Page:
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Victoria looks to improve street sweeping program (w/video)

By Melissa Crowe
Jan. 16, 2014 at 7:01 p.m.
Updated Jan. 16, 2014 at 7:17 p.m.

Slowly working his way along the streets of downtown, Jason Carson guides a large vacuum truck along the curbs collecting leaves and loose gravel.

By this time next year, Victoria could have streets clean enough to eat off - not that anyone would want to.

Public Works Director Lynn Short is weighing his options for the street sweeping program, which has been down a vehicle for the past year.

"If all sweepers are operating effectively, we would sweep your street every six to eight weeks," he said.

As a result of mechanical problems, which have cost the city $106,707 during the past three years, the sweepers might come into a neighborhood once every three to four months, Short said.

For major thoroughfares such as Navarro Street and Houston Highway, the normal two- to three-week window is at every two to three months, he said.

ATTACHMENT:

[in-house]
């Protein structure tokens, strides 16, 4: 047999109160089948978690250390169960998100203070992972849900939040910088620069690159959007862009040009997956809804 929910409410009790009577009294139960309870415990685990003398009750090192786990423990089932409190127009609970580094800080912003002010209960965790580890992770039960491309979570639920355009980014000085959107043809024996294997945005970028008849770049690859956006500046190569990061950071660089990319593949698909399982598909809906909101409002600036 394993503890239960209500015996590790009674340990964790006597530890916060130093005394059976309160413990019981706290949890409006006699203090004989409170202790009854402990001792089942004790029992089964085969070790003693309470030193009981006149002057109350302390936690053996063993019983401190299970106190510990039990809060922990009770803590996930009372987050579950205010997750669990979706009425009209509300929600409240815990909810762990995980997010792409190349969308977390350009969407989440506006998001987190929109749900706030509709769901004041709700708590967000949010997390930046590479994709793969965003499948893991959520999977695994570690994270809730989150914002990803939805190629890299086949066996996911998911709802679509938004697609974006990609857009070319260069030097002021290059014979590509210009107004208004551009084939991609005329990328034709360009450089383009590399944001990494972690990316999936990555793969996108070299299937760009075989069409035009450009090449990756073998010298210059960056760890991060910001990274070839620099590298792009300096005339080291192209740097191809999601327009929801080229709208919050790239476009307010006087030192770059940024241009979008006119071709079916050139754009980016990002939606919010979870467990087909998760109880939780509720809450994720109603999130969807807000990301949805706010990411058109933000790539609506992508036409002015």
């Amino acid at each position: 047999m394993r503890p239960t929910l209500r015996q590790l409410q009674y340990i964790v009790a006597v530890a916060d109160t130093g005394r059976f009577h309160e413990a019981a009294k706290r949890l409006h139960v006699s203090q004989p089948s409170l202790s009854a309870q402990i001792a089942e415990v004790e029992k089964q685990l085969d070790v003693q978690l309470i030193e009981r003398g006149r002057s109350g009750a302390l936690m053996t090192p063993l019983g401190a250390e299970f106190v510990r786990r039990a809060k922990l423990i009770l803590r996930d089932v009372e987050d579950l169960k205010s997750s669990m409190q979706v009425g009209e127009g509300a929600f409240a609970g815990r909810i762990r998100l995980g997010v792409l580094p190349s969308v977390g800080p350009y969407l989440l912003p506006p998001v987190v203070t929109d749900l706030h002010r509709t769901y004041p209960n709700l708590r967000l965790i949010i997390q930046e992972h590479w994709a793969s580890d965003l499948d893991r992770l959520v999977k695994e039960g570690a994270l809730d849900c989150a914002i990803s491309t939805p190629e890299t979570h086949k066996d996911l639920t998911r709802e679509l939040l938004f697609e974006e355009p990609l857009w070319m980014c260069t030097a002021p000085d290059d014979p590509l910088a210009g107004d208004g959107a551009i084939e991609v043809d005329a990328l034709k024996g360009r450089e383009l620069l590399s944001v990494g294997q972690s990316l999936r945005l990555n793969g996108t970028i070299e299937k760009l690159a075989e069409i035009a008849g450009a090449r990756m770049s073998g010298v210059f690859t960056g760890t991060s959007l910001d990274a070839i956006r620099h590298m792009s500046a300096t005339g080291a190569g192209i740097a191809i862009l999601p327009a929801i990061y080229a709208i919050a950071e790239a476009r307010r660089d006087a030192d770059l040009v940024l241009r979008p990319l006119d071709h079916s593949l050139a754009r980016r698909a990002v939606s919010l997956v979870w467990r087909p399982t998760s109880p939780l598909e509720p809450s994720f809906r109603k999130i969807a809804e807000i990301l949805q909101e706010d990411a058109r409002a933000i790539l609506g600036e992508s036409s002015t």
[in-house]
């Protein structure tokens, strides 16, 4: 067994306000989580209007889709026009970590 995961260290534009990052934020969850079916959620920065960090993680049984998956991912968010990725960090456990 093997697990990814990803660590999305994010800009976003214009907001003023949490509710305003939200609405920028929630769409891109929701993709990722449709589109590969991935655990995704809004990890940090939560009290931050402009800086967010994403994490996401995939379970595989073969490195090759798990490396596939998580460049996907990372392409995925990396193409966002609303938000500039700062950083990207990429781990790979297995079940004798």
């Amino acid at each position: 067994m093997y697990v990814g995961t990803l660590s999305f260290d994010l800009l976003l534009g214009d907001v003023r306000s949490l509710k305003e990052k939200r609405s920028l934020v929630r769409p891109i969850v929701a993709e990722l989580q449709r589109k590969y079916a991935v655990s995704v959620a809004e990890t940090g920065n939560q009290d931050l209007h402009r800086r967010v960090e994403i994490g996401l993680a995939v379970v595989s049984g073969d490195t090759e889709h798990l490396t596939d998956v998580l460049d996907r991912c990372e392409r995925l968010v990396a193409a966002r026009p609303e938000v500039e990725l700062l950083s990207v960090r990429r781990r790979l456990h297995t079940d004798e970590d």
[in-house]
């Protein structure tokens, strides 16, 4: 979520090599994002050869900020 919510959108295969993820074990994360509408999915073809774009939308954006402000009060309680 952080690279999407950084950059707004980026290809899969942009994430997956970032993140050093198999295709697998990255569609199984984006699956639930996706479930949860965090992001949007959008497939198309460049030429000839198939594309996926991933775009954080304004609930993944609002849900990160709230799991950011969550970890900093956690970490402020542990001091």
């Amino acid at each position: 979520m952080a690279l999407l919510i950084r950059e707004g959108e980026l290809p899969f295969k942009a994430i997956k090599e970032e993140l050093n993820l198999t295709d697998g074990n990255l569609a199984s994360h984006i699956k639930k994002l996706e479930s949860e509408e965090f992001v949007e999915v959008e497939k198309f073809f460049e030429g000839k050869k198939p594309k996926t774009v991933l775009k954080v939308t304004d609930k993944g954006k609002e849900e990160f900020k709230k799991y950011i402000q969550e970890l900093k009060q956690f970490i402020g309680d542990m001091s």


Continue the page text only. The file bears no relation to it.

Although Bob Long, co-owner of Shop the World, 6902 N. Navarro St., said he has not seen a change in the street condition, a few blocks south, people are noticing.

Jonathan Arterberry, manager of Uncle Mutt's Bar-B-Q, 5404 N. Navarro St., said he thinks the streets should be kept more tidy.

"Even sweeping monthly would be great, especially with the summer coming up," he said. "That's when all the dust starts blowing in."

Short said the majority of the mess comes from leaves, sand and dirt blowing off vehicles.

While City Manager Charmelle Garrett said she wants to include funding to replace one sweeper and to purchase an additional one to increase the fleet, Short said there could be other options.

Contracting out the program could be a cost-saver, but the city would need to keep at least one sweeper to respond to calls, Short said.

Another option might be to rent the equipment.

"We're just working on figures now," Short said.

Depending on what city officials decide, Jason Carson, who has driven a sweeper for the past four years through Victoria, could see a change in his position.

Carson described the process as driving a huge vacuum.

In all Victoria, the downtown neighborhoods have the dirtiest streets, he said, mainly because of old trees dropping their leaves.

With the cost of a new sweeper about $250,000, Short said he is carefully considering the options.

"We have just under 500 miles of curb in the city to sweep," Short said. "We're trying to improve our program.



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